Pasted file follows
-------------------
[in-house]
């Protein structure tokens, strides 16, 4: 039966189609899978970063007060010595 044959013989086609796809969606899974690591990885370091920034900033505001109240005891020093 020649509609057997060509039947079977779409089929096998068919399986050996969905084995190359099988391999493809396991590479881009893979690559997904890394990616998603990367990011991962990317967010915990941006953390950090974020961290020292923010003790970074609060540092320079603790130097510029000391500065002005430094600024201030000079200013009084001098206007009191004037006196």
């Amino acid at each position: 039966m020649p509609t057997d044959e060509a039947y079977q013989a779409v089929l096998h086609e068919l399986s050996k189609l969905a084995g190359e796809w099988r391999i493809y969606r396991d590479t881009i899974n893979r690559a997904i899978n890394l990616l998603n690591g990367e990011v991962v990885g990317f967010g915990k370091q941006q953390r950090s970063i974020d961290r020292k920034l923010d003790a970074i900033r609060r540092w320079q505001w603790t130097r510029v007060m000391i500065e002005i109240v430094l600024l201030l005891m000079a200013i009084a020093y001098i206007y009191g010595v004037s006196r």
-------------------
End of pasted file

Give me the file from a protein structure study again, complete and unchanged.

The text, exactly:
[in-house]
């Protein structure tokens, strides 16, 4: 039966189609899978970063007060010595 044959013989086609796809969606899974690591990885370091920034900033505001109240005891020093 020649509609057997060509039947079977779409089929096998068919399986050996969905084995190359099988391999493809396991590479881009893979690559997904890394990616998603990367990011991962990317967010915990941006953390950090974020961290020292923010003790970074609060540092320079603790130097510029000391500065002005430094600024201030000079200013009084001098206007009191004037006196």
């Amino acid at each position: 039966m020649p509609t057997d044959e060509a039947y079977q013989a779409v089929l096998h086609e068919l399986s050996k189609l969905a084995g190359e796809w099988r391999i493809y969606r396991d590479t881009i899974n893979r690559a997904i899978n890394l990616l998603n690591g990367e990011v991962v990885g990317f967010g915990k370091q941006q953390r950090s970063i974020d961290r020292k920034l923010d003790a970074i900033r609060r540092w320079q505001w603790t130097r510029v007060m000391i500065e002005i109240v430094l600024l201030l005891m000079a200013i009084a020093y001098i206007y009191g010595v004037s006196r």